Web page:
CPVC To Be Approved In California
Gov. Pete Wilson (R) was a strong supporter of CPVC in California. Davis, the former Democratic Lt. Gov., is expected to oppose CPVC, which is why insiders have maneuvered to gain quick approval.
The day after the Nov. 3 election, wheels continued in motion to assure chlorinated polyvinyl chloride (CPVC) will be allowed into the state building code. CPVC is currently not allowed to be installed in new residential units in California. Copper is the only material currently allowed by the state building code. The building code will be amended to say: "CPVC water pipe and tubing may be used for hot and cold water distribution systems with a building."
More than 2,000 pages of comments were submitted to California’s Department of Housing and Community Development (HCD) on the Environmental Impact Report (EIR), but CPVC was still recommended for residential use.
"This case wouldn’t be as successful if it wasn’t so well documented by the public," said Debbie Neale, government relations consultant for BFGoodrich. "We would have a much easier time working with a Republican governor, but we can work with Davis."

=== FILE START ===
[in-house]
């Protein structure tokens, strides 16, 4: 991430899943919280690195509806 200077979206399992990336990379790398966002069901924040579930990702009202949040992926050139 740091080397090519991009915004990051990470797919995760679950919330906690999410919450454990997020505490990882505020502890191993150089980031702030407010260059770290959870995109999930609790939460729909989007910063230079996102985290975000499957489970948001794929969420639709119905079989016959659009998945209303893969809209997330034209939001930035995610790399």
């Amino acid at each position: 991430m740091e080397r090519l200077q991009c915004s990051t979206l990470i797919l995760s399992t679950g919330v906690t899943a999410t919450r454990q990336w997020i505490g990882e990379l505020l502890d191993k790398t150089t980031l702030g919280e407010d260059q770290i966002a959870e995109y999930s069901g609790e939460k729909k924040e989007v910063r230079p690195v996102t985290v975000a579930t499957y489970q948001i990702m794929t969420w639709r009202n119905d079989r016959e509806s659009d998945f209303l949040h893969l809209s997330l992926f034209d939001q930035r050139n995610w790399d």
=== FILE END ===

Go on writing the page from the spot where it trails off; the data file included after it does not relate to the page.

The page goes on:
Davis won’t get a say in the code addition if it is completed by the time he takes office. He will, however, be able to appoint a new building commissioner, who will have similar political views.
BFGoodrich, the main manufacturer of CPVC piping, has been aggressively pursuing California legislation because its product will be in high demand in several jurisdictions. Areas with low pH levels throughout California continuously cause pitting in copper piping. CPVC piping does not corrode or pit in the presence of aggressive watery.
Copper piping has been an industry standard for more than 70 years. CPVC is currently used in every other state and all industrialized countries worldwide.
A legal battle has been brewing in California since 1995, when the Baca Bill was passed to temporarily allow CPVC into jurisdictions that applied for approval. Since the Baca Bill expired Dec. 31, 1997 contractors wanting to install CPVC in homes had to apply on a case-by-case basis. The Miller Bill, a follow-up to the Baca Bill, was defeated in May 1997 in California’s Finance Committee. It would have permanently enabled homeowners to choose CPVC piping as an alternative to copper without added paperwork.
Though it could happen, it’s unlikely a bill would be introduced to outlaw CPVC in the building code when California’s state legislature heads back to work in 1999.
Industry insiders told PM in September 1997 that the legal battle was being dragged out because the California Pipe Trades Union wanted to protect its turf. CPVC can be easily installed by non-union workers, which translates into less hours and pay for union workers.